Signs that next-generation antibody development is coming to fruition include the 2011 FDA approval of Seattle Genetics’ Adcetris (brentuximab vedotin) and the 2012 approval in Japan of Kyowa Hakko Kirin’s Poteligeo (mogamulizumab)
James Evans, a pharmaceutical industry analyst in visiongain, said: “Antibody therapeutics will be the first, second and third-highest selling pharma products in 2013. But the massive achievements of the antibodies sector need to be renewed by next-generation products. We’re approaching a situation where every druggable target has been tried, the market is getting saturated, the low-hanging fruit has gone. The market needs new kinds of products to keep it moving.
“With the EMA guidance in place, biosimilar antibodies will soon light a fire under the sector, increasing competition and forcing innovator companies to start differentiating their antibody products. The next-generation platforms offer a kind of toolkit for doing differentiation and lifecycle management. You can see Roche getting in on the ground floor there with what they’re doing with obinituzumab and T-DM1, using engineering and ADC technologies to extend their rituximab and trastuzumab franchises. T-DM1 is potentially a major watershed for the next-generation field, because it’s the first ADC against a solid tumour target. Adcetris has had a pretty ordinary start in commercial terms, but in any case it’s a lymphoma treatment. The real question is whether ADC approaches can give mAbs the potency to start hitting solid tumours.
“Bispecifics aren’t as far along as ADCs or glycoengineered mAbs yet, but blinatumomab is looking good, and Amgen clearly thinks so too. Also at the heavily re-engineered end of the technology spectrum, a few of the small proteins, both Ig-based and alternative scaffolds, have got into phase 2 testing. The Allergan DARPin has got people’s attention in the AMD field, for example. None of those platforms have made it all the way yet, but the R&D is continuing, and big pharma is watching closely there too.”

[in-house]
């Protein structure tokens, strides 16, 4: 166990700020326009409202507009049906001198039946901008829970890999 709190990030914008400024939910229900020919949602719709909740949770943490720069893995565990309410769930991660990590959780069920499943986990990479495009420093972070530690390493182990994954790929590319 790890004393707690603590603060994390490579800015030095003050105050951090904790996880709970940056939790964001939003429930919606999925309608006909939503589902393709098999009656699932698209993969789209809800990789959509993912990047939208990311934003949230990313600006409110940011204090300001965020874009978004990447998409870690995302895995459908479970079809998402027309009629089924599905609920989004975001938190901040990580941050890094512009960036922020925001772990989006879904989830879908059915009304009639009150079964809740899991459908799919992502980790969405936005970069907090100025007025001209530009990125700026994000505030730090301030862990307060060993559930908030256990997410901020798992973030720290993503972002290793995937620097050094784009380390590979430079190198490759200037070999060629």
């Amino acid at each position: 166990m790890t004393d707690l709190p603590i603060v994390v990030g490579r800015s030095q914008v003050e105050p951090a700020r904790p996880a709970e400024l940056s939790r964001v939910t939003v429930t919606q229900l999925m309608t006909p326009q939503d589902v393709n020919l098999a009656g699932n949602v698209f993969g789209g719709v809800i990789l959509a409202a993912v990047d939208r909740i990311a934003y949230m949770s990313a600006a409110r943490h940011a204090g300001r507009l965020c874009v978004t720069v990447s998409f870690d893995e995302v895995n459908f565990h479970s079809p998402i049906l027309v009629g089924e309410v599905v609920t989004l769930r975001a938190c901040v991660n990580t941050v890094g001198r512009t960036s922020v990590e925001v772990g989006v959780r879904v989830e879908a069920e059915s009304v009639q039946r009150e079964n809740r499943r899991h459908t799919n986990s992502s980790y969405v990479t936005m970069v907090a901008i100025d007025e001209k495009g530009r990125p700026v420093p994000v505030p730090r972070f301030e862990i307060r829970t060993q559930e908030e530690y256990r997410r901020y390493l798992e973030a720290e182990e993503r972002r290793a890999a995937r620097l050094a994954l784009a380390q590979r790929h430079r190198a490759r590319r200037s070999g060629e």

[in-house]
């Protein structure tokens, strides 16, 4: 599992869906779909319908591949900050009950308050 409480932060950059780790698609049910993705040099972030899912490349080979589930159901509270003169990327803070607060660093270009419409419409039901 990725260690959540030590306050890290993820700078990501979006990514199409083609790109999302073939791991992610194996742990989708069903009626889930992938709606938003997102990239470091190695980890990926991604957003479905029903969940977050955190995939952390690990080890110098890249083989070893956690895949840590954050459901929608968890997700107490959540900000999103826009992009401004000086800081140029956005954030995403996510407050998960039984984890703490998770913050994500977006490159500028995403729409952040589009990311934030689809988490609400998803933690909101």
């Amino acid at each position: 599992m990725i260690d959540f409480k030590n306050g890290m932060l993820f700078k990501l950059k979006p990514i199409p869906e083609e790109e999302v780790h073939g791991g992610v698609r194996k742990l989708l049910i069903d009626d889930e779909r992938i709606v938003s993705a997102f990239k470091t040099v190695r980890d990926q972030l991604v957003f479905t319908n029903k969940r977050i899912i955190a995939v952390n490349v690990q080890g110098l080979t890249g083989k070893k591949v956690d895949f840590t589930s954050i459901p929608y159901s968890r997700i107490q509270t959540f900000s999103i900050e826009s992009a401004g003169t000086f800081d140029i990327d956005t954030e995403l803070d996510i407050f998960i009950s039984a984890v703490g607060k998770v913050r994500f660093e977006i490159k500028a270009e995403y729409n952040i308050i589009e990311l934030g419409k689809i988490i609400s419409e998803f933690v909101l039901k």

Visiongain forecasts a CAGR of over 50% for the next-generation market through 2023, as the novel technologies advance across a broad front and new antibody modalities gain validation and acceptance by the industry.
The analyses include revenue forecasts to 2023 for two overall world markets:
• Therapeutic antibodies (overall sales)
• Next-generation therapeutic antibodies.
They also include submarket forecasts to 2023 for five next-generation technologies:
• Engineered antibodies
• Antibody-drug conjugates (ADCs)
• Bispecific antibodies (bisAbs)
• Antibody fragments and antibody-like proteins
• Biosimilar antibody products.
Visiongain’s study discusses R&D and commercial prospects. It shows research interviews too. Next-Generation Antibody Therapeutics Market 2013-2023 adds to the company’s range of analytical reports on emerging industries and markets in healthcare.
For sample pages and further information concerning the visiongain report Next-Generation Antibody Therapeutics Market 2013-2023 please visit: http://www.visiongain.com/
For an executive summary please contact:
Email: Sara Peerun on sara.peerun@
Tel: +44 (0) 20 7336 6100
Notes for Editors
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